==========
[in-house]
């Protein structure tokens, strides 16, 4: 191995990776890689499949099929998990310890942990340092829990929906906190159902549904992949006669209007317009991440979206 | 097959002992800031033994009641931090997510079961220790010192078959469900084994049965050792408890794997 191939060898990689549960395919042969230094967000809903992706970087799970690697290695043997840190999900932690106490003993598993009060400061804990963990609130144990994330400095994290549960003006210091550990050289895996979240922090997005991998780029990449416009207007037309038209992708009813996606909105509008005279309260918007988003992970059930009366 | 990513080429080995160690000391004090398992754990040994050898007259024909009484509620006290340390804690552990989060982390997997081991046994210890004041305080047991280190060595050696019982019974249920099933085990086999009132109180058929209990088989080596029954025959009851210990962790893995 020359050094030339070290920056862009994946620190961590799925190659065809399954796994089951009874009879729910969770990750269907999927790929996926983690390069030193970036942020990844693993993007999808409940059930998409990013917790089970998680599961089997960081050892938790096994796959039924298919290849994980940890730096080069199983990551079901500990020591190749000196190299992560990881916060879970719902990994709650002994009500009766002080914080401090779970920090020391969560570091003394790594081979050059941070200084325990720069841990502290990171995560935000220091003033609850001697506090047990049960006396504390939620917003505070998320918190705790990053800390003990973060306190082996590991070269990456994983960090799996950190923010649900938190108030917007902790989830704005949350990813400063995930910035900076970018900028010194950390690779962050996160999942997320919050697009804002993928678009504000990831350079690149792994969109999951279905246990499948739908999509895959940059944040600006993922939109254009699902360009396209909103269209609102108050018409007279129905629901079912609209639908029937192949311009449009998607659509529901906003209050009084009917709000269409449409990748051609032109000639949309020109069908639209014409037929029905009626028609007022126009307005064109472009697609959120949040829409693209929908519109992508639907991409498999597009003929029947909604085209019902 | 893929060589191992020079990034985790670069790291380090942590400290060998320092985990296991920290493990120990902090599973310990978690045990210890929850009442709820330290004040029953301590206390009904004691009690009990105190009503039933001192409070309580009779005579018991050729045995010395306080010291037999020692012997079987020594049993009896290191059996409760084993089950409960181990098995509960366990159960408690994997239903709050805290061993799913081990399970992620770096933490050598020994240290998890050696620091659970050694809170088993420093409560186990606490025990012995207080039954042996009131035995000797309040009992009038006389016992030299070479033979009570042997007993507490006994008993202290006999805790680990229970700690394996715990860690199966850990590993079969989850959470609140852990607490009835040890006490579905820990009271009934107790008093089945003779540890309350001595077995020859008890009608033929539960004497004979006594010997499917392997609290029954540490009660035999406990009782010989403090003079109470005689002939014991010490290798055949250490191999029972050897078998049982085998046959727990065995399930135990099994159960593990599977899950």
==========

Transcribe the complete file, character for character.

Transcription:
[in-house]
């Protein structure tokens, strides 16, 4: 191995990776890689499949099929998990310890942990340092829990929906906190159902549904992949006669209007317009991440979206 | 097959002992800031033994009641931090997510079961220790010192078959469900084994049965050792408890794997 191939060898990689549960395919042969230094967000809903992706970087799970690697290695043997840190999900932690106490003993598993009060400061804990963990609130144990994330400095994290549960003006210091550990050289895996979240922090997005991998780029990449416009207007037309038209992708009813996606909105509008005279309260918007988003992970059930009366 | 990513080429080995160690000391004090398992754990040994050898007259024909009484509620006290340390804690552990989060982390997997081991046994210890004041305080047991280190060595050696019982019974249920099933085990086999009132109180058929209990088989080596029954025959009851210990962790893995 020359050094030339070290920056862009994946620190961590799925190659065809399954796994089951009874009879729910969770990750269907999927790929996926983690390069030193970036942020990844693993993007999808409940059930998409990013917790089970998680599961089997960081050892938790096994796959039924298919290849994980940890730096080069199983990551079901500990020591190749000196190299992560990881916060879970719902990994709650002994009500009766002080914080401090779970920090020391969560570091003394790594081979050059941070200084325990720069841990502290990171995560935000220091003033609850001697506090047990049960006396504390939620917003505070998320918190705790990053800390003990973060306190082996590991070269990456994983960090799996950190923010649900938190108030917007902790989830704005949350990813400063995930910035900076970018900028010194950390690779962050996160999942997320919050697009804002993928678009504000990831350079690149792994969109999951279905246990499948739908999509895959940059944040600006993922939109254009699902360009396209909103269209609102108050018409007279129905629901079912609209639908029937192949311009449009998607659509529901906003209050009084009917709000269409449409990748051609032109000639949309020109069908639209014409037929029905009626028609007022126009307005064109472009697609959120949040829409693209929908519109992508639907991409498999597009003929029947909604085209019902 | 893929060589191992020079990034985790670069790291380090942590400290060998320092985990296991920290493990120990902090599973310990978690045990210890929850009442709820330290004040029953301590206390009904004691009690009990105190009503039933001192409070309580009779005579018991050729045995010395306080010291037999020692012997079987020594049993009896290191059996409760084993089950409960181990098995509960366990159960408690994997239903709050805290061993799913081990399970992620770096933490050598020994240290998890050696620091659970050694809170088993420093409560186990606490025990012995207080039954042996009131035995000797309040009992009038006389016992030299070479033979009570042997007993507490006994008993202290006999805790680990229970700690394996715990860690199966850990590993079969989850959470609140852990607490009835040890006490579905820990009271009934107790008093089945003779540890309350001595077995020859008890009608033929539960004497004979006594010997499917392997609290029954540490009660035999406990009782010989403090003079109470005689002939014991010490290798055949250490191999029972050897078998049982085998046959727990065995399930135990099994159960593990599977899950």